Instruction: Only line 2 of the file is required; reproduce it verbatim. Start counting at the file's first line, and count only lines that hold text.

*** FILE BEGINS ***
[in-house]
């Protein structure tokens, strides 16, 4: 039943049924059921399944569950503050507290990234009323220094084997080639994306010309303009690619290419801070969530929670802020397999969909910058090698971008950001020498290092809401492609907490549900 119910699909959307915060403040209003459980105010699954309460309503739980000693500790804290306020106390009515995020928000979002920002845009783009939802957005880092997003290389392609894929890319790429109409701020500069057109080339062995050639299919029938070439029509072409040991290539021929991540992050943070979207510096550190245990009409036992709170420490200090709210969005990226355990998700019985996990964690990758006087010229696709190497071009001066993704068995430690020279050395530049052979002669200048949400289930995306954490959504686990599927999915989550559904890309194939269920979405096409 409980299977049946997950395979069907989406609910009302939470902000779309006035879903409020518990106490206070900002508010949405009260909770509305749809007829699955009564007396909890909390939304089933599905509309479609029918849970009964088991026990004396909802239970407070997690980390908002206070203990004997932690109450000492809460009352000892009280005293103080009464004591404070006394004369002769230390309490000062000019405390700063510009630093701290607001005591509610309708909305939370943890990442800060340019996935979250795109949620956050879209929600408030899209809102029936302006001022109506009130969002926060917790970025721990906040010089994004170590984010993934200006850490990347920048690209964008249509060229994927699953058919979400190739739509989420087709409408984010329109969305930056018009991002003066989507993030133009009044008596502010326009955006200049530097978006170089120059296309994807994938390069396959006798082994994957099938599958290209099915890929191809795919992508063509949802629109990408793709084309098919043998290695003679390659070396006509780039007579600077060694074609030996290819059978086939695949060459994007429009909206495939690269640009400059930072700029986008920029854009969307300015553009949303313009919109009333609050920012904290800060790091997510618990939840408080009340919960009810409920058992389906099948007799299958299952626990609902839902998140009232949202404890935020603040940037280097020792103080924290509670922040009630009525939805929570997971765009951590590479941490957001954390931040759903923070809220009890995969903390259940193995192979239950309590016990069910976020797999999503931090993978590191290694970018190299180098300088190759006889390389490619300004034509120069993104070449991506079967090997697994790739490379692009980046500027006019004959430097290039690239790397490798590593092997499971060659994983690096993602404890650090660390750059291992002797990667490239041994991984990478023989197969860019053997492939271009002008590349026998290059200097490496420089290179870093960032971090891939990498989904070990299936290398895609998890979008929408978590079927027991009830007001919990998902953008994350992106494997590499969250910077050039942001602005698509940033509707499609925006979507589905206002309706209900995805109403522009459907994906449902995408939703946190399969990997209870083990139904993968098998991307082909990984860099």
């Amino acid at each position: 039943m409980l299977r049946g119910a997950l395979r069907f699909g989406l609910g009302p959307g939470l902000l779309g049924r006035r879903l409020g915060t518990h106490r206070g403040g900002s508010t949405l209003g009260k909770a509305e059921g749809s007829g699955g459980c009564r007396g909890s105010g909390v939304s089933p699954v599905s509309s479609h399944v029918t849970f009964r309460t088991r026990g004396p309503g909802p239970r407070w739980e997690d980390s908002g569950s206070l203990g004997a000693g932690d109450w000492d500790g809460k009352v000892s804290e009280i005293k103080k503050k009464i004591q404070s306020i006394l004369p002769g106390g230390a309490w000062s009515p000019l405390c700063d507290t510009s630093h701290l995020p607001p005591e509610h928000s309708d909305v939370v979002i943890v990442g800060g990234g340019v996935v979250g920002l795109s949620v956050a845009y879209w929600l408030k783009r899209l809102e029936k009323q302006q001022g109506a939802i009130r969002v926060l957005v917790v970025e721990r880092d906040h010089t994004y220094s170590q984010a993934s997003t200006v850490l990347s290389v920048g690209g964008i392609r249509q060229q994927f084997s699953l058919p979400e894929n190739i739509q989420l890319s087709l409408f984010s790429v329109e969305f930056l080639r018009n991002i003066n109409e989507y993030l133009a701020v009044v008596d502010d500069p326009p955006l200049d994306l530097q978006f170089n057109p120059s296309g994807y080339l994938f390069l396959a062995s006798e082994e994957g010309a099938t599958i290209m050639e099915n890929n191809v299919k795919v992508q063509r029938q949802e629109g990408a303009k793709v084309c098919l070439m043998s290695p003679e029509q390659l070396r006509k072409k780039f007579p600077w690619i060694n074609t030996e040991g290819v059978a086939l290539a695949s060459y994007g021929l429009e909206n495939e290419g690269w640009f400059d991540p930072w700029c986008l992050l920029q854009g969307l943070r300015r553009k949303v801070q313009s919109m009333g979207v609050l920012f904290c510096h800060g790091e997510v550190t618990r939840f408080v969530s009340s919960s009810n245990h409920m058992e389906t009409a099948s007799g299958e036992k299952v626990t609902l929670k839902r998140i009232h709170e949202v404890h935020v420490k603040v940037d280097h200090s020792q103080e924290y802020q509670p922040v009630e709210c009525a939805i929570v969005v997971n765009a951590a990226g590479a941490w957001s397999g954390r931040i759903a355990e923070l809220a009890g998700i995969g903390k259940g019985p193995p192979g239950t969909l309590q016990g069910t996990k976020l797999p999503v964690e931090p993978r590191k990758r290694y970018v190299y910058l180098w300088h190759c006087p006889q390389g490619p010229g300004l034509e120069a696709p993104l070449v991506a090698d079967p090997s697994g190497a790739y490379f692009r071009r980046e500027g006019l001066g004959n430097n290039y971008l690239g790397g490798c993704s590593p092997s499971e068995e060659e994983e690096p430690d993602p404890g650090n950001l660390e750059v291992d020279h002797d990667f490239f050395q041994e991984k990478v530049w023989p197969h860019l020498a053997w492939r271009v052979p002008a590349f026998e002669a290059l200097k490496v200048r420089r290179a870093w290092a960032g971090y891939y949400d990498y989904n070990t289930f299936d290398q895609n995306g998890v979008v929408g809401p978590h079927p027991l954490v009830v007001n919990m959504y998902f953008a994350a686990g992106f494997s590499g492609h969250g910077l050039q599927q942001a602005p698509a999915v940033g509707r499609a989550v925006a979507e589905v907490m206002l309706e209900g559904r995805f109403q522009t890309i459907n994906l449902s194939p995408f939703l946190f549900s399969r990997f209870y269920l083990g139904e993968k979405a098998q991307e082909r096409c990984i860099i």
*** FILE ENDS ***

């Protein structure tokens, strides 16, 4: 039943049924059921399944569950503050507290990234009323220094084997080639994306010309303009690619290419801070969530929670802020397999969909910058090698971008950001020498290092809401492609907490549900 119910699909959307915060403040209003459980105010699954309460309503739980000693500790804290306020106390009515995020928000979002920002845009783009939802957005880092997003290389392609894929890319790429109409701020500069057109080339062995050639299919029938070439029509072409040991290539021929991540992050943070979207510096550190245990009409036992709170420490200090709210969005990226355990998700019985996990964690990758006087010229696709190497071009001066993704068995430690020279050395530049052979002669200048949400289930995306954490959504686990599927999915989550559904890309194939269920979405096409 409980299977049946997950395979069907989406609910009302939470902000779309006035879903409020518990106490206070900002508010949405009260909770509305749809007829699955009564007396909890909390939304089933599905509309479609029918849970009964088991026990004396909802239970407070997690980390908002206070203990004997932690109450000492809460009352000892009280005293103080009464004591404070006394004369002769230390309490000062000019405390700063510009630093701290607001005591509610309708909305939370943890990442800060340019996935979250795109949620956050879209929600408030899209809102029936302006001022109506009130969002926060917790970025721990906040010089994004170590984010993934200006850490990347920048690209964008249509060229994927699953058919979400190739739509989420087709409408984010329109969305930056018009991002003066989507993030133009009044008596502010326009955006200049530097978006170089120059296309994807994938390069396959006798082994994957099938599958290209099915890929191809795919992508063509949802629109990408793709084309098919043998290695003679390659070396006509780039007579600077060694074609030996290819059978086939695949060459994007429009909206495939690269640009400059930072700029986008920029854009969307300015553009949303313009919109009333609050920012904290800060790091997510618990939840408080009340919960009810409920058992389906099948007799299958299952626990609902839902998140009232949202404890935020603040940037280097020792103080924290509670922040009630009525939805929570997971765009951590590479941490957001954390931040759903923070809220009890995969903390259940193995192979239950309590016990069910976020797999999503931090993978590191290694970018190299180098300088190759006889390389490619300004034509120069993104070449991506079967090997697994790739490379692009980046500027006019004959430097290039690239790397490798590593092997499971060659994983690096993602404890650090660390750059291992002797990667490239041994991984990478023989197969860019053997492939271009002008590349026998290059200097490496420089290179870093960032971090891939990498989904070990299936290398895609998890979008929408978590079927027991009830007001919990998902953008994350992106494997590499969250910077050039942001602005698509940033509707499609925006979507589905206002309706209900995805109403522009459907994906449902995408939703946190399969990997209870083990139904993968098998991307082909990984860099």